Governing Transformative Technologies

Recent years have been marked by a growing interest in transformative technologies (TT). These technologies reshape socio-economic orders in fundamental and lasting ways. Although TT are frequently seen as the key to tackling today's grand societal challenges, including climate change, energy security, health, mobility, and education, they can create problems on their own, just like previous technologies have contributed to today’s grand challenges, such as inequality, technological dependence, the decline of local and national industries, or challenges to democracy, privacy, and ethical norms. Moreover, new technologies like AI, autonomous driving, or gene editing have prompted considerable public controversy, buoyed by what could be described as growing innovation skepticism at large.

These ambivalences of TT – their positive and negative impacts, and the need to balance disruptiveness and competition against democratic deliberation and social cohesion – have triggered a major rethinking in the social sciences studying innovation and entrepreneurship about their core assumptions, empirical scope, as well as the tools and metrics needed to assess and shape novel technologies.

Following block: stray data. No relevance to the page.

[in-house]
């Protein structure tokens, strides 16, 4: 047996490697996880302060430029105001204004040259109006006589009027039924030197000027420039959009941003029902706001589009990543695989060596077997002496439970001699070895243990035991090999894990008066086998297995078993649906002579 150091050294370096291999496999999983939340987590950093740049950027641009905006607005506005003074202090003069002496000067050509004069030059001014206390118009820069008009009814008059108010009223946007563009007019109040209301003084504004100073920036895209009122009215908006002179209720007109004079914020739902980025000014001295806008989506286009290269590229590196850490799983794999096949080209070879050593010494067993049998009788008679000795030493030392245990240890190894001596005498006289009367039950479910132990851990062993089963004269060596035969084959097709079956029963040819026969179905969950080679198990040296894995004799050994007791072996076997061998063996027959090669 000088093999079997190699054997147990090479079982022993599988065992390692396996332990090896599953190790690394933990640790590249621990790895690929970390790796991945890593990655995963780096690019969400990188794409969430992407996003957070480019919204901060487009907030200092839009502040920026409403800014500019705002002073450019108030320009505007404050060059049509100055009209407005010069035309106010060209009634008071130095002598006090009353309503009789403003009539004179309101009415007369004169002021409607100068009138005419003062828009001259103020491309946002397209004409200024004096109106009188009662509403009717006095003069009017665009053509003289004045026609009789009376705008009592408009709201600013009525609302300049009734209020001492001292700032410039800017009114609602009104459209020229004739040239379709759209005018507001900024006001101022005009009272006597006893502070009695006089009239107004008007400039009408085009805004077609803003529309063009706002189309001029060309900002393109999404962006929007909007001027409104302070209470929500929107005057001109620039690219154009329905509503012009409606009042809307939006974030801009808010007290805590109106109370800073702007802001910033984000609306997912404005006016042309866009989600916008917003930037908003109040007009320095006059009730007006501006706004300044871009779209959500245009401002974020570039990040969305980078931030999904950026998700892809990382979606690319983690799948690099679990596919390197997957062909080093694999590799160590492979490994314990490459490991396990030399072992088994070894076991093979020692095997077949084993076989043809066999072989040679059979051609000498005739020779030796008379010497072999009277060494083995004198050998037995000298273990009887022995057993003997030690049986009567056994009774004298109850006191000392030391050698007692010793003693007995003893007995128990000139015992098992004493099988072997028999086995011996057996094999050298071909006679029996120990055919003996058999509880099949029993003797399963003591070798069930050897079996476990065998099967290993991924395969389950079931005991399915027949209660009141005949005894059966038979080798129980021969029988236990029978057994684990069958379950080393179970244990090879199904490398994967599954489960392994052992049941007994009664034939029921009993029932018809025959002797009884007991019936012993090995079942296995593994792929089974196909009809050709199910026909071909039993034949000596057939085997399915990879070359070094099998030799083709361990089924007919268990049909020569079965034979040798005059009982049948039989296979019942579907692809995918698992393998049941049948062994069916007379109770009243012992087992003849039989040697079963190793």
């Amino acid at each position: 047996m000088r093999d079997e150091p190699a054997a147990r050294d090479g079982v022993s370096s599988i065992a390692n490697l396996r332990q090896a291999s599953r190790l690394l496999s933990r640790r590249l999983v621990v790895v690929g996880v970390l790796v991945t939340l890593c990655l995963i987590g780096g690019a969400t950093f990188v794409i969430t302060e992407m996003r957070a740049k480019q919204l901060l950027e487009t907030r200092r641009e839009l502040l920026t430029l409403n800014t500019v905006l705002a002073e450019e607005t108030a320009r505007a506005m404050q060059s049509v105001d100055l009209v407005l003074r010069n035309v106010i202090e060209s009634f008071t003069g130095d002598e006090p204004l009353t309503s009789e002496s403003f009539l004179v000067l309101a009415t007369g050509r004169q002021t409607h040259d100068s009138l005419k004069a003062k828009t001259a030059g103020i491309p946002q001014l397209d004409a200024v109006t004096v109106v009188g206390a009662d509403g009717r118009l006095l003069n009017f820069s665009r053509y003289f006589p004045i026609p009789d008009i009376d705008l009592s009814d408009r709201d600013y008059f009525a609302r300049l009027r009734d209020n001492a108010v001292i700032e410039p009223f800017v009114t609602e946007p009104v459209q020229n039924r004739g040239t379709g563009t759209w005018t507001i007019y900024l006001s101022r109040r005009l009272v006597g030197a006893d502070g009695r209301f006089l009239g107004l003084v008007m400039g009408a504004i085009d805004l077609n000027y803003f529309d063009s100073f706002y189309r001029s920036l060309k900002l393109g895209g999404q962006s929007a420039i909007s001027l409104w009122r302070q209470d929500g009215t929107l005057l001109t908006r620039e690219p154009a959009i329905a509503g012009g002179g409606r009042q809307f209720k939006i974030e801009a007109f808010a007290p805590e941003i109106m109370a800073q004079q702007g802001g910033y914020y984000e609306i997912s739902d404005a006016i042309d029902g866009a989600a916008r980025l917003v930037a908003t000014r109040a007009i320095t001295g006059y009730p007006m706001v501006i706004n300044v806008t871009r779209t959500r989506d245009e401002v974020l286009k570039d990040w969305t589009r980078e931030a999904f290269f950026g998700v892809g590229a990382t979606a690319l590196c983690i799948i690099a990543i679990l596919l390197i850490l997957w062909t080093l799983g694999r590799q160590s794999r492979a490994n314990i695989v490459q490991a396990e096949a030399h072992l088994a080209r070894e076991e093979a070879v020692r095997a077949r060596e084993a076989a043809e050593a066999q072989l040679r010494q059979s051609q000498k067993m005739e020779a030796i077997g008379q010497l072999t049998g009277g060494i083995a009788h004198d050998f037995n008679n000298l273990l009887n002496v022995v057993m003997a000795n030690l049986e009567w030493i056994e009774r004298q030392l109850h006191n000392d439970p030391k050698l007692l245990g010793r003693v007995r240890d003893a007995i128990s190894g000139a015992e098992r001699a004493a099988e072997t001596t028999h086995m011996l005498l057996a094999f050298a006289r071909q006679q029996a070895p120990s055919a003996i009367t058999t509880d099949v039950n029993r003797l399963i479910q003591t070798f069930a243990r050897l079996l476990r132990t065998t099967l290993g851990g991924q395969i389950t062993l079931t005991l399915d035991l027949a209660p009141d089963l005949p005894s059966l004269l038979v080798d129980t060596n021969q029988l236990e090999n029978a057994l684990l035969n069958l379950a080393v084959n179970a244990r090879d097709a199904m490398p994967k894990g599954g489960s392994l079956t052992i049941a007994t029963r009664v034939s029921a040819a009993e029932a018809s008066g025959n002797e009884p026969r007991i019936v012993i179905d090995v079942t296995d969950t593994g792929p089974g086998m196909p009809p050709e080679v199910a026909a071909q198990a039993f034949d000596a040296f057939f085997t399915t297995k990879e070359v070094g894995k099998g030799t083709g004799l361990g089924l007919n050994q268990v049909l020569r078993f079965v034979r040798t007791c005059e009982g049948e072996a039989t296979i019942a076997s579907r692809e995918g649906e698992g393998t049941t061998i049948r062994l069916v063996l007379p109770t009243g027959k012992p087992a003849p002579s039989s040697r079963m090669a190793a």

The GoTransTech TUM Innovation Network consisting of scholars from different disciplines around the topic innovation - economics, management, science and technology studies, sociology, psychology and political science is committed to the transdisciplinary study of the ambivalence of TT with the ambition of developing a more sustainable way of understanding and steering innovation for societal benefit. The Network aims to address these changing demands on innovation theory, empirical research, and practice head-on. Using an integrative, interdisciplinary social science approach in conjunction with strong ties to engineering expertise, the researchers rethink the foundations for studying and evaluating TT. Finally, they advance new theories, methods and empirical evidence to capture the complexity and ambivalence of the transformative dynamics ensuing from, and shaping, novel technologies across scales, markets and societies.

Our Team

Doctoral theses

  • Governance and Responsibility in Emerging Quantum Computing Technologies (Cecilia Ayres Peres)
  • Exploring cultural differences in consumers' cognitive fexibility (Nadine Benninger)
  • Mission Orientation and Innovation Cluster in the European Union (Felix Kurz)